As people age, they often rely on their children to help them with many different aspects of their lives. This can include trips to the doctor, grocery shopping, paying bills, etc. When you need a child (or anyone else) to help with your finances, it may seem easy to simply “add” that child to your bank account so he or she can pay your bills. When you “add” a person to your account, the bank will normally make that person a joint owner of your account, and will often structure the account so that it has a “right of survivorship,” meaning the surviving joint owner will be the sole owner of the account after the death of a joint owner. This strategy oftentimes has unintended consequences that can easily be avoided.
When you add a child as a joint owner to your bank account, you are potentially exposing the assets in your account to the creditors of that joint owner. This means that should your child ever be involved in a lawsuit, the money in your bank account may be at risk.
Adding a child as a joint owner may also cause you to “accidentally disinherit” other beneficiaries. For example, if your estate plan provides that your son and daughter will inherit your estate in equal shares, but your son is a joint owner on your bank account and that account has a right of survivorship, your son will own the entire bank account at your death. Your son will have no legal obligation to give half of the money in the bank account to your daughter, even though it may have been your intent for your children to share equally in the account.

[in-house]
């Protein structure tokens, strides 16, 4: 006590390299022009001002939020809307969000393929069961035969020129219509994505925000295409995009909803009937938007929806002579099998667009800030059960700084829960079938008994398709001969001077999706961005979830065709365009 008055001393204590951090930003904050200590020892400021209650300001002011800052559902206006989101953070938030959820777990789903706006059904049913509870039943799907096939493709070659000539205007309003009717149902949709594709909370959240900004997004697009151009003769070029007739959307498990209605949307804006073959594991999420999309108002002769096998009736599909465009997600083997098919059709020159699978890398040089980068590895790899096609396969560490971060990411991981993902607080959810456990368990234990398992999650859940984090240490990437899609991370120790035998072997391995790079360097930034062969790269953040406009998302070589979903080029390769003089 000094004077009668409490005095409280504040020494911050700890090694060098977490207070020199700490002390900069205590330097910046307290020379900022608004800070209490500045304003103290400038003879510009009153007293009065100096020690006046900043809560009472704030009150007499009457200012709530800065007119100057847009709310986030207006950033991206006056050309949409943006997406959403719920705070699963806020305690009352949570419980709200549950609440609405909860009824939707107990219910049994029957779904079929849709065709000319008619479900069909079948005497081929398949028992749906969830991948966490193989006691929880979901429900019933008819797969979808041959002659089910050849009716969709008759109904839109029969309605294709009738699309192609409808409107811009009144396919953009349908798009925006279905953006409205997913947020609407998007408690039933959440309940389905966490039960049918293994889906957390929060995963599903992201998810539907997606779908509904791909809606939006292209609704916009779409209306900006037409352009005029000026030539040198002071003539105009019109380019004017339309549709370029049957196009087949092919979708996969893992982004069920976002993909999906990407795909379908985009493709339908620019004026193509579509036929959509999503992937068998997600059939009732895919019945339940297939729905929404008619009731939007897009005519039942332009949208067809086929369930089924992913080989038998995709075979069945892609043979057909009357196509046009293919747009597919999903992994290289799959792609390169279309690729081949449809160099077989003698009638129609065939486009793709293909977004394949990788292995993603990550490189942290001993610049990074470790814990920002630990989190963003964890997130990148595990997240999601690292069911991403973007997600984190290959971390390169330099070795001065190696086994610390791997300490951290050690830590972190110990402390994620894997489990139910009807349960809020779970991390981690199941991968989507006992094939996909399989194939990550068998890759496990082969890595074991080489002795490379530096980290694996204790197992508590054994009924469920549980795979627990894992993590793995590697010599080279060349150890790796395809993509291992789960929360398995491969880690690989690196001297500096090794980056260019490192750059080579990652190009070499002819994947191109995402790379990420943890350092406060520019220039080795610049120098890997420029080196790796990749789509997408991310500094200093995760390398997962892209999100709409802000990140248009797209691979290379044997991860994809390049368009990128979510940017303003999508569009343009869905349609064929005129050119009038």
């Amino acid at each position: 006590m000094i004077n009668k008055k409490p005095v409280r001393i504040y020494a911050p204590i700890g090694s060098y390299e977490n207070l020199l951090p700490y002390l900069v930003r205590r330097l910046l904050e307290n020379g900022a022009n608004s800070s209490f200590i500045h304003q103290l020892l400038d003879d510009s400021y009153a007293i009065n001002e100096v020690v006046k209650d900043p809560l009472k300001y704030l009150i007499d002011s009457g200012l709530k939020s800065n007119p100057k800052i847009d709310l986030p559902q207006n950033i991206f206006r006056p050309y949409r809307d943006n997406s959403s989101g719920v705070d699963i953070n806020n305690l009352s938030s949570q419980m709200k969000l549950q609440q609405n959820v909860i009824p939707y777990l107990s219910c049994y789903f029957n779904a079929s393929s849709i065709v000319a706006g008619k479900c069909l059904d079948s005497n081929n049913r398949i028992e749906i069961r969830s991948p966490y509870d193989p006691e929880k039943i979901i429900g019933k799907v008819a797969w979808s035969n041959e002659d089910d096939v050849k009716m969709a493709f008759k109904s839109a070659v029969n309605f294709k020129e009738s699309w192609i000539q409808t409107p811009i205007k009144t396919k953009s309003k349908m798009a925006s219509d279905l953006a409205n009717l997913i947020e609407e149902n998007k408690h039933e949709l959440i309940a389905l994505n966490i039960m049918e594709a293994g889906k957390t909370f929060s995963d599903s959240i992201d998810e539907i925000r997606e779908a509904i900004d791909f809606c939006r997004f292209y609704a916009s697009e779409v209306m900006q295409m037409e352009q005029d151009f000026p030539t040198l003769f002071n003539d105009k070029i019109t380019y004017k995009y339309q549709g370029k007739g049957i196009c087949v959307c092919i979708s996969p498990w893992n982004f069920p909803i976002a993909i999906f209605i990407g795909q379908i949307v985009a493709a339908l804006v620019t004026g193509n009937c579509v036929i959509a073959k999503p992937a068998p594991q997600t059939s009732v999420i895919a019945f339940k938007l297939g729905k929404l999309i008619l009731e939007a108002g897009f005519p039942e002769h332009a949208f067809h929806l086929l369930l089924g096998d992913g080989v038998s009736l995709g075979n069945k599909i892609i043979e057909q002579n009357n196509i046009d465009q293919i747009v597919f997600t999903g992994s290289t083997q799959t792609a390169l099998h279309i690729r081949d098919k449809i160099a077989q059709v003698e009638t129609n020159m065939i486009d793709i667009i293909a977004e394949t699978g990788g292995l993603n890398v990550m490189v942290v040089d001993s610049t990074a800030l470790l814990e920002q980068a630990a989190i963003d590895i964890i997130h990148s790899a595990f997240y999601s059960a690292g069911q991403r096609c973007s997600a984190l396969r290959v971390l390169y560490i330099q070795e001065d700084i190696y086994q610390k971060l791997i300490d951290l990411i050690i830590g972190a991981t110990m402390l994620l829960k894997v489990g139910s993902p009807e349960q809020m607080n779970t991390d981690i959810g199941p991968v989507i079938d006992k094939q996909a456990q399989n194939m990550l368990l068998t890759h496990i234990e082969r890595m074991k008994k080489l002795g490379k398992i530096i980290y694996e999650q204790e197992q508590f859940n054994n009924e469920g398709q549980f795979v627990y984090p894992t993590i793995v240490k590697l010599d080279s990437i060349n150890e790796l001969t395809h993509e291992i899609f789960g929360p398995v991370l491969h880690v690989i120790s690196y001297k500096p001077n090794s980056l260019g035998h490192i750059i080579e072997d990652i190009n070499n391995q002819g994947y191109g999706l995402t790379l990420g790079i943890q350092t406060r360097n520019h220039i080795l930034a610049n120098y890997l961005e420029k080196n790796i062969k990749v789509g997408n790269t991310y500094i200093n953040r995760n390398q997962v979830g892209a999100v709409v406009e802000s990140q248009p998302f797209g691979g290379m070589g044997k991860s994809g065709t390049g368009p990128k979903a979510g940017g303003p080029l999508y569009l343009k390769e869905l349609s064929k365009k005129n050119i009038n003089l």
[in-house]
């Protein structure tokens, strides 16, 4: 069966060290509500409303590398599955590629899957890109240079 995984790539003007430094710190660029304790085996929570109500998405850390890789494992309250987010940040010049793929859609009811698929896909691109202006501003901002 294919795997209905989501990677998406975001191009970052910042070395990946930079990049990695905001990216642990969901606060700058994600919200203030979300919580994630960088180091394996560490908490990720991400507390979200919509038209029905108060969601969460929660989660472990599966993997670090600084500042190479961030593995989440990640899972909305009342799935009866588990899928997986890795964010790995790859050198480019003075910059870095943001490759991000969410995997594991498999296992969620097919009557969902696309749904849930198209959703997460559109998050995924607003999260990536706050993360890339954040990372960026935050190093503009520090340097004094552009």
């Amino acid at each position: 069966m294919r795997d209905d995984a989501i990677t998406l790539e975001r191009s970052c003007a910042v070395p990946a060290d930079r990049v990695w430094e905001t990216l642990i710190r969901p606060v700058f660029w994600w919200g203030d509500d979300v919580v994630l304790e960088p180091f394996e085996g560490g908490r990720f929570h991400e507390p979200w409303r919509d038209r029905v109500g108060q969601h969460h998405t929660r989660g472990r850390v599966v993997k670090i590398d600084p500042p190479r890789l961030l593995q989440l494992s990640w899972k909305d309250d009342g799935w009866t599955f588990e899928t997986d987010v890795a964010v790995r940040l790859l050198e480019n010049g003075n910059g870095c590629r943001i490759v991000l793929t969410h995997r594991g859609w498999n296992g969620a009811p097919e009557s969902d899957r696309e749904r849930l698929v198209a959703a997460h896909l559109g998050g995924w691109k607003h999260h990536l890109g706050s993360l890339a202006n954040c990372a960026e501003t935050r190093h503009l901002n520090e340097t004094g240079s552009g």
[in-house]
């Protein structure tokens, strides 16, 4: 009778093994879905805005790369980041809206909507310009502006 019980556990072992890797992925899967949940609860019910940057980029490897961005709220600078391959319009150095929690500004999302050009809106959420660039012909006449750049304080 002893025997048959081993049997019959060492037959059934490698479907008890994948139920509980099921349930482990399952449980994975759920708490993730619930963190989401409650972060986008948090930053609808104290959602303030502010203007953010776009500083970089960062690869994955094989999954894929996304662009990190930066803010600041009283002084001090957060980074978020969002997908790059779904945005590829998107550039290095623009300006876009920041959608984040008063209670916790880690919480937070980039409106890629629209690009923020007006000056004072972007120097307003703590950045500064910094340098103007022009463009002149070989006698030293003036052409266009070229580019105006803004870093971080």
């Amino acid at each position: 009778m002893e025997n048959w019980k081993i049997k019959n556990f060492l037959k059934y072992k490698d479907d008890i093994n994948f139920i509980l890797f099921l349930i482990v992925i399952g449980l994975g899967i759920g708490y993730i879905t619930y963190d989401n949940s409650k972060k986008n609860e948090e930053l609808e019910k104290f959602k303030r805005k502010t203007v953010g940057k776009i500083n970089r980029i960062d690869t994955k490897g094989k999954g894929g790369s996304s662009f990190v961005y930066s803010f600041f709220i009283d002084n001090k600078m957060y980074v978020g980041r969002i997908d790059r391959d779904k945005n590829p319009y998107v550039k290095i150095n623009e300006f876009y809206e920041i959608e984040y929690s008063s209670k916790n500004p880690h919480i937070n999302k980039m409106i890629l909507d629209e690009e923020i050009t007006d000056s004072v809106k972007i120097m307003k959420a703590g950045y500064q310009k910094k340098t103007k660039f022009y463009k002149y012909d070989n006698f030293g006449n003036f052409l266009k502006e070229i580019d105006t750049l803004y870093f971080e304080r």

Luckily, there is a way to have a child help you with your finances without making them a joint owner of your accounts. By executing a durable general power of attorney, you can appoint someone to act as your “financial agent” without making that person an owner of your account, thus avoiding the unintended consequences that may come with joint ownership.